I believe INCENTIVES are wonderful, as long as they really are incentives and not punishment. People need a reward every now and again; the idea of lowering premiums or returning some money if a person lives a healthy life is an excellent idea. Unfortunately, what results right now is that people who don't fit the mold have to pay more. We need to be careful about using body-mass indices; many of these rating systems are flawed because they do not take into account body differences.

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Miriam Ben-shalom
Local 212
Milwaukee, WI

Wellness such as vaccinations for everything should be covered. Psychiatric help should be covered. Chiropractors, accupuncture, exercise center and rehabilition, too.

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peter hatch
PVFT
Aptos, CA

Inexpensive prevention is so much better than expensive treatment. Simple life-style changes can make a huge difference in how much medication people need to take and how well they feel.

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Veronica Brown
UFT
Brooklyn, NY

Incentives for "wellness" behavior sounds like a WONDERFUL idea. Many insurance companies do not pay for even proven prevention activities, such as Diabetes Education. Payment for Smoking Cessation classes, and other programs which will help wellness will help all of us, as well as the long term costs of health care. HOWEVER, there is another side that needs to be examined. Incentives for "wellness" behaviors can become punishment for bahaviors defined as "non-wellness" behaviors. How can we know if someone's obesity is "their choice" or genetic. Persons with a history of strokes, or cancer could be "accused" "anti" wellness behavior.

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Susan A. Titus
Union of Part Time Faculty, Local 477
Detroit, MI

Here' a thought: Why can't health insurers refund client payments when clients don't make insurance claims, due to good health?

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Elmaree Newson
dft231
West Bloomfied, MI

Great idea. We had such a program in Brevard County, FL, and I made good use of it. Now I am retired and living in CA and miss the local benefits.

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Marion Pickett
Brevard Federation of Teachers Retired
San Jose, CA

I think the British and Swiss models are something we should consider-school faculties are superb opportunities to model healthy behaviors for communities.

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Denise Androvette
Syracuse Teacher Association
Syracuse, NY

To the extent that incentives encourage people to lead healthier lives, such incentives may well help reduce health care costs for our whole country.

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D Michael Byler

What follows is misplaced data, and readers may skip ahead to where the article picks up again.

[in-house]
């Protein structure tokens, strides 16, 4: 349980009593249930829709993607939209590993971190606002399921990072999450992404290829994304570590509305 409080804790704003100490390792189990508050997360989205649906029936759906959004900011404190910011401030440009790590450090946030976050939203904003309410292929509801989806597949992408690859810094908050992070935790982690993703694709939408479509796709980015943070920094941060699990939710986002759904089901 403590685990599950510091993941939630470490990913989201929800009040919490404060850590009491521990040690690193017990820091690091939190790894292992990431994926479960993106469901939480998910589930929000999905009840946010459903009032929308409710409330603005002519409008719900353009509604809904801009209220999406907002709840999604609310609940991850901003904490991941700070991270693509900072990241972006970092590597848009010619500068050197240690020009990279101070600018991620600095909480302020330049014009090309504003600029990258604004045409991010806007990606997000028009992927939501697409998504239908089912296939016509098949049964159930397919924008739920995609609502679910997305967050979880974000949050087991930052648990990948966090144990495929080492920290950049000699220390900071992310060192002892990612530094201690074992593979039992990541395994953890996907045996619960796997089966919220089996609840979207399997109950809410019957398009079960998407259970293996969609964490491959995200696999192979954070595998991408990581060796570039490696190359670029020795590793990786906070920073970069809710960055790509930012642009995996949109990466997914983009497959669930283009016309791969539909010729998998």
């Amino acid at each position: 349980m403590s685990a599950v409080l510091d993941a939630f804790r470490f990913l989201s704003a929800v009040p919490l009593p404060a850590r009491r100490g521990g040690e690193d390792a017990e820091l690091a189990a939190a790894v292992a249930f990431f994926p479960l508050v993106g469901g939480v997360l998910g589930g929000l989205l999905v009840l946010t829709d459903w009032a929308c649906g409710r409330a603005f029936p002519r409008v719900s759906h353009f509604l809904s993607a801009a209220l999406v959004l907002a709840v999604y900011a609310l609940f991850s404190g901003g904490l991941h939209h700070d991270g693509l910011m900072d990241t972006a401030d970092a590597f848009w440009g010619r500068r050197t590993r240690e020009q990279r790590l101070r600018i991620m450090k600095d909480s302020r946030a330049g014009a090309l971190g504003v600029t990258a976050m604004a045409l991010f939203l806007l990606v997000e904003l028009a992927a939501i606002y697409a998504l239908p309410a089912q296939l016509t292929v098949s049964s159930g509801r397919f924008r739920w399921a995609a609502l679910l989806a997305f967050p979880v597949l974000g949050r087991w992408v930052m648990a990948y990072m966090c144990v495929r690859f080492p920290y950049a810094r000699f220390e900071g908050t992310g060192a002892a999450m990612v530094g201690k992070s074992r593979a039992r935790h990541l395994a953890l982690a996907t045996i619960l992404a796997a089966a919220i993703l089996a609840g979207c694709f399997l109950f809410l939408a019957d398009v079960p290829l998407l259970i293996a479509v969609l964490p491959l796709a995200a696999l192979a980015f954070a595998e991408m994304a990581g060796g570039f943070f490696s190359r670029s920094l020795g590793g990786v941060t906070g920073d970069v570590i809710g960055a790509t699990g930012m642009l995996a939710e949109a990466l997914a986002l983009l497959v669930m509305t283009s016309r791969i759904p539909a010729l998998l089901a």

Faculty Federation of CCP
Philadelphia, PA

I think incentives for healthy living are not only a good idea but that they are only fair. A person who maintains a healthy diet and exercises regularly should not pay the same medical insurance premiums as a person who overeats and does not exercise.

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Carl Amick
CorpusChristAFT
Corpus Christi, TX

Waste of time & money. Patients listen to their doctors, not insurance companies! Give the money to research!!!

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Irene Hendricks
IRTA Unit 90
THE VILLAGES, FL

I agree with the concept. Employers and insurers need to work together to make sure, though, that we're getting the best beneift for the dollars spent. I also believe there needs to be an insurance premium surcharge for everyone who smokes, or is overweight (or under), or has other controllable health risk factors. Bike commuting should merit a premium rebate!

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Jeffrey Schimpff
Wisconsin Science Professionals
Madison, WI

I think that it is a great idea!!!

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Steve Schirmer
PEF
Baldwinsville , NY

Absolutely a spot-on idea, but one that labor unions need to be dragged to accept, kicking and screaming, because innovative ideas to lower costs and increase efficiency R-NOT-US. I have proposed just such ideas in the past for endorsement by my union (the Public Employees Federation) as convention resolutions and, as one might cynically expect, those ideas were shot down without so much as the dignity of a debate on the merits of the ideas. When union members wonder where the "squeeze" comes from that now compromises their salaries and benefits, they may need to look no further than the failure of their own imaginations.

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James Close
Public Employees Federation
Mechanicville, NY